1. Thanks for the post today, Laura. It is very interesting and something to definitely chew on! I tend to agree that, for me, I like it spicy but needless (in my opinion only!)sex scenes sort of take away my enjoyment of the book. A perfect example of that would be that I loved, was TOTALLY hooked, on Laurell K. Hamilton's paranormal/horror/romance Anita Blake the beginning. The first 4 or 5 books are my favorite. I think she is on possibly number 12 or 13 now, and it is way too much for me. I think her justification for this is that the heroine is now an emotional succubus, but when 2/3 of the book (and entire chapters) is devoted to graphic sex scenes- that is erotica, in my mind. I'm not a prude, I lkie a hot sexy romance as much as the next girl but I just miss her original books, when it was more story, less sex. I wonder if she meant to cross that thin line, or if that's just how the writing evolved for her. :)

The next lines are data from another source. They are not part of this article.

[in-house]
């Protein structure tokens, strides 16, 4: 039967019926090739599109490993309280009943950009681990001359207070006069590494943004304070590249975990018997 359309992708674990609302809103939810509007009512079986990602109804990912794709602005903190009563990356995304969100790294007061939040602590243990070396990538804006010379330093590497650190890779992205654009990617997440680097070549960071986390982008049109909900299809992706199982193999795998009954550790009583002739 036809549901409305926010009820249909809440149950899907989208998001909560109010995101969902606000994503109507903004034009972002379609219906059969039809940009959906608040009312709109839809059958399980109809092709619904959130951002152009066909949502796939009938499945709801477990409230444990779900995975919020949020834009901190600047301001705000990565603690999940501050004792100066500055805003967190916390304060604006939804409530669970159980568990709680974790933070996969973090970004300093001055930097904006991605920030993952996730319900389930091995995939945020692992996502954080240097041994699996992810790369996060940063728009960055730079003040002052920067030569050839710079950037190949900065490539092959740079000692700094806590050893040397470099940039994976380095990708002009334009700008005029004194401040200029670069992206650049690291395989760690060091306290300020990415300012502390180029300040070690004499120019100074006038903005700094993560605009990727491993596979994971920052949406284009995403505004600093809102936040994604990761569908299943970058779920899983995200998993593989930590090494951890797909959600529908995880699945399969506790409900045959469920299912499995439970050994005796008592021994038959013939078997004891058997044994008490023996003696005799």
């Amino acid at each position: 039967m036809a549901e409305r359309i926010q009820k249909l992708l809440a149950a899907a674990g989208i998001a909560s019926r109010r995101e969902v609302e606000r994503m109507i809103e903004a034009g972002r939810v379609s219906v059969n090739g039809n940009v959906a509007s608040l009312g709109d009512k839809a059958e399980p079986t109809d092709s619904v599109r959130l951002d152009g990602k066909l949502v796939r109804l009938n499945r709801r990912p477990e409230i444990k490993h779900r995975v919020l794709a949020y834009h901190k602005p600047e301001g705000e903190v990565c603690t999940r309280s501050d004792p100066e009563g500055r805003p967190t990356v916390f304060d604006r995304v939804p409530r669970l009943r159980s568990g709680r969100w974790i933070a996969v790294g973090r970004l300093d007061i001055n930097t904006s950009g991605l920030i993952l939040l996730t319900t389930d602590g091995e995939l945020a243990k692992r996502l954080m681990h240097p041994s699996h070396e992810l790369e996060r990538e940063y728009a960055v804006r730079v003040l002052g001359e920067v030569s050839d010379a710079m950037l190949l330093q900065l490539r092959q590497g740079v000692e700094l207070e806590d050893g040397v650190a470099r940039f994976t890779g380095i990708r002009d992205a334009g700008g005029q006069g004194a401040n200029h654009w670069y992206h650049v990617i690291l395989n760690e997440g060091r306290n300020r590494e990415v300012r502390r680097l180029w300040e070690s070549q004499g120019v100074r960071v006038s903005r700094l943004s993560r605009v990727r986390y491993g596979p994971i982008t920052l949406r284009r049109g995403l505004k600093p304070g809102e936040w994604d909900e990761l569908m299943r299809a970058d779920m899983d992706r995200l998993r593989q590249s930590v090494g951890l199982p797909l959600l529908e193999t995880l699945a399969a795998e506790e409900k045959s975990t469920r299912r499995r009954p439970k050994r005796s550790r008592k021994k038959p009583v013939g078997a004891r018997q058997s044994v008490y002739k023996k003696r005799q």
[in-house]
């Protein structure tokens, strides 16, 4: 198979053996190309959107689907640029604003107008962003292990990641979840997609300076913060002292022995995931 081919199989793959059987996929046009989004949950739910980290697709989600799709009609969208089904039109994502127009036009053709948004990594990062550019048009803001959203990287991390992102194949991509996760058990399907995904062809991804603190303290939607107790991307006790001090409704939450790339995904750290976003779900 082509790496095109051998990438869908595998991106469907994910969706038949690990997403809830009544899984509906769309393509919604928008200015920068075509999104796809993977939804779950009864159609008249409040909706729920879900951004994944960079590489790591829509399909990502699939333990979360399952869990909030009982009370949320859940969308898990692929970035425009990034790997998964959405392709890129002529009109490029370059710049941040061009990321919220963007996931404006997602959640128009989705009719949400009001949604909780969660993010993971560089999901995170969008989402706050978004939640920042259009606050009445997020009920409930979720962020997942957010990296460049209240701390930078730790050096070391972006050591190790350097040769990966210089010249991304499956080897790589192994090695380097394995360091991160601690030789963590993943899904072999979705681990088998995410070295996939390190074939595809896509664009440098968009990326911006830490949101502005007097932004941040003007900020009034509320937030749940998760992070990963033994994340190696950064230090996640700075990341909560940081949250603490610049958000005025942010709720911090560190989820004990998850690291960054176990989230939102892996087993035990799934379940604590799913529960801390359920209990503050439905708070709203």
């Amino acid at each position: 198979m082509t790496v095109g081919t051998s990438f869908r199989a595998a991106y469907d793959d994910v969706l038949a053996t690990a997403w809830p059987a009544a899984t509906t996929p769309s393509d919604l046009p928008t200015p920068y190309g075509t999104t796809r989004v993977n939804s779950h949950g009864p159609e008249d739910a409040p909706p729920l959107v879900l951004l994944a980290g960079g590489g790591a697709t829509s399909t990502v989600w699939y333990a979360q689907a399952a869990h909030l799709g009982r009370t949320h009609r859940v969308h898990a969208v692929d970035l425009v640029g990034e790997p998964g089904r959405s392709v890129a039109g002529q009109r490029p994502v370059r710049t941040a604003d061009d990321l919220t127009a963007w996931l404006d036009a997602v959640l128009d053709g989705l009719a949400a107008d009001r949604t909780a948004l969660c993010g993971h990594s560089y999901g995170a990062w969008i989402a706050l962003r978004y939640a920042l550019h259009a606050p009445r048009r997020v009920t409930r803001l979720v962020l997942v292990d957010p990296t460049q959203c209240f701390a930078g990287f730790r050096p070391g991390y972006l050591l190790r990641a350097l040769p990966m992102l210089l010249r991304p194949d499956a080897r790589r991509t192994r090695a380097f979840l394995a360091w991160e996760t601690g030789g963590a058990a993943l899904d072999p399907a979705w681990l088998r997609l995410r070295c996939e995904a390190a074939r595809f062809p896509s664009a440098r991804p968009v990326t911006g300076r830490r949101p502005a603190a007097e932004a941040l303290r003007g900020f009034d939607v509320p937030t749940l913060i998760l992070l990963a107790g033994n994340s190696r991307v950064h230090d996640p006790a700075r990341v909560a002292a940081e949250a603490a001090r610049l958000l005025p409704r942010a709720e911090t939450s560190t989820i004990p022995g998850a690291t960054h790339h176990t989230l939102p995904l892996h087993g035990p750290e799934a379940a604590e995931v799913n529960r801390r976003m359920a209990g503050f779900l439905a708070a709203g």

2. I enjoyed your post and wonder how hot is too hot. Not that I've found the answer yet, but the definitions you provided from editors are what I've read in a lot of how-to book and heard in workshops.
    Thanks for sharing.

  3. I would have to agree with Dana. Sometimes hot is too hot. Some authors just write sex scene after sex scene and I want some plot, characterization, emotions, the works. Some erotic authors that I read are so good, that if they left out the sex, the book would still sell and be good.

    As a newbie author and not sure how to draw the line about sex scenes, the editors thoughts that you shared are invaluable.